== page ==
This post is cross-posted on Just Security.
Oona A. Hathaway is the Gerard C. and Bernice Latrobe Smith Professor of International Law at Yale Law School and director of the Center for Global Legal Challenges at Yale Law School. Most recently, Professor Hathaway served as Special Counsel to the General Counsel for National Security Law in the Department of Defense Office of General Counsel. Previously, she served as a Law Clerk for Justice Sandra Day O’Connor and for D.C. Circuit Judge Patricia Wald, held fellowships at Harvard University’s Carr Center for Human Rights Policy and Center for the Ethics and the Professions, served as Associate Professor at Boston University School of Law, as Associate Professor at Yale Law School, and as Professor of Law at U.C. Berkeley. Her current research focuses on the intersection of domestic and international law. Professor Hathaway received the Carnegie Scholars Award in 2004, serves on the Executive Committee of the MacMillan Center at Yale University, serves as a member of the Advisory Committee on International Law for the Legal Adviser at the United States Department of State, and has testified before Congress several times on legal issues surrounding the U.S. war in Iraq. She earned her B.A. summa cum laude at Harvard University in 1994 and her J.D. at Yale Law School, where she was Editor-in-Chief of the Yale Law Journal, in 1997.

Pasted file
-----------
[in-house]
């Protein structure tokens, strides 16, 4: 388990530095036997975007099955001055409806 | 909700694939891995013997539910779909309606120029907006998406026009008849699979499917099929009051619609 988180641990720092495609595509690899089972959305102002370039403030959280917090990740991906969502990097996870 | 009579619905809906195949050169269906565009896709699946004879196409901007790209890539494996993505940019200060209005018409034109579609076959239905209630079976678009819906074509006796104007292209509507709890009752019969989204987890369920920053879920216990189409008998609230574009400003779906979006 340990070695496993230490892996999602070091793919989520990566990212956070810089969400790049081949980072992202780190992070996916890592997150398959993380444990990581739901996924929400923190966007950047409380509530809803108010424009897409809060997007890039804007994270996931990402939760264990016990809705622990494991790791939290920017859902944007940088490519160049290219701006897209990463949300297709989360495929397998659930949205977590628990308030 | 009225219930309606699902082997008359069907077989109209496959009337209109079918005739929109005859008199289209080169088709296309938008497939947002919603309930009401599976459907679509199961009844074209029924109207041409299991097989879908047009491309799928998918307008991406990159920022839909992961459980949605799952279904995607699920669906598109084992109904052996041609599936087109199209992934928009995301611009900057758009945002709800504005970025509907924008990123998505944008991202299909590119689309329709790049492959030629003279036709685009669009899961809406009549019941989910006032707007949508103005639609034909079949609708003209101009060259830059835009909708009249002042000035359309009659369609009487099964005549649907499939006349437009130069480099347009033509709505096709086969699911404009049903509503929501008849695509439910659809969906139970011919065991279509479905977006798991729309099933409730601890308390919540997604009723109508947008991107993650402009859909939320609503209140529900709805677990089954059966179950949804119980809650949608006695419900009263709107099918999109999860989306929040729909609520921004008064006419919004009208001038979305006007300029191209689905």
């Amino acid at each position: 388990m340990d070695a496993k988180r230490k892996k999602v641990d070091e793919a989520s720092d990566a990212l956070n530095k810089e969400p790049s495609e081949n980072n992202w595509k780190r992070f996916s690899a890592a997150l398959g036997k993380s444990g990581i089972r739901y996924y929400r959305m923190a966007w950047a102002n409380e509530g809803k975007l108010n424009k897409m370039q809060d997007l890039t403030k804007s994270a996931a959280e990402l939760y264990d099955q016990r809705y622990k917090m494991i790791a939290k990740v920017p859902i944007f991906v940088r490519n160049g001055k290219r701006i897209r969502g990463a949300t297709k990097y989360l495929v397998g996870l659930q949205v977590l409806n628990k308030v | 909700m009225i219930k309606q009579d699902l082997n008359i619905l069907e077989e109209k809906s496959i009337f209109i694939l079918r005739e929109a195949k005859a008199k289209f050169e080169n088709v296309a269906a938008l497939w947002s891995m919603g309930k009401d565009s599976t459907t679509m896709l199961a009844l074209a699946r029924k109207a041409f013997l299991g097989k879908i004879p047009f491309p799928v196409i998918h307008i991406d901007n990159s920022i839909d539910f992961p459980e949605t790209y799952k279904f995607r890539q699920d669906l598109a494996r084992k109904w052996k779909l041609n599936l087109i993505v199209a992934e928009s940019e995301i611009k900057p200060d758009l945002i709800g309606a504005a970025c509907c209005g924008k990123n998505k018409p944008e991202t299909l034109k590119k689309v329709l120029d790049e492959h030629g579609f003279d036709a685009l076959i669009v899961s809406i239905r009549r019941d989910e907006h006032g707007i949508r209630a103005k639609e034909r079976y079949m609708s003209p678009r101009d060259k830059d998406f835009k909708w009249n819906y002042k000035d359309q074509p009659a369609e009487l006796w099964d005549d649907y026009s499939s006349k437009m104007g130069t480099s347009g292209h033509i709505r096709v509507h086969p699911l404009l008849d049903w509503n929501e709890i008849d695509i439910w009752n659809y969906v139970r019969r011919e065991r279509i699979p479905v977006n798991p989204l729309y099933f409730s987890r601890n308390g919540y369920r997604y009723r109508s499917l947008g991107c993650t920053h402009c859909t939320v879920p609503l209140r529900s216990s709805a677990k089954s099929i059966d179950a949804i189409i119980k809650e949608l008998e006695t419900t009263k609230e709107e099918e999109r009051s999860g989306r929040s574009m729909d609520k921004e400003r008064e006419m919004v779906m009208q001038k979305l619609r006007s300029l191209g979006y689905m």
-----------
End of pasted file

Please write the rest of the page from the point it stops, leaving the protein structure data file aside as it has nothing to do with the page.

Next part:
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This piece is cross-posted at Just Security.
President Trump has submitted only one treaty to the Senate so far in his presidency. That is a historic low, and it is the latest sign that the Article II treaty process may be dying.
On Friday night, the United States, United Kingdom, and France launched a coordinated attack in Syria, reportedly aimed at sites related to Syria’s chemical weapons program.
The U.S. government seems on a set path toward intervening in Syria with military force (probably air strikes of some sort) in response to the recent a chemical weapons attack allegedly sponsored by the Syrian government. We think a few brief points are worth keeping in mind.
When we wrote "The Internationalists," our aim was not only to offer a novel account of how the world order took shape—that a largely forgotten treaty signed in 1928 to outlaw war set in motion a process that transformed the way states behave. We also sought to counter the common view that law is irrelevant in a world of great power politics. This view is generally associated with the “realist” school of international relations.
Editor’s note: This post also appears at Just Security.
Editor's Note: This post also appears on Just Security.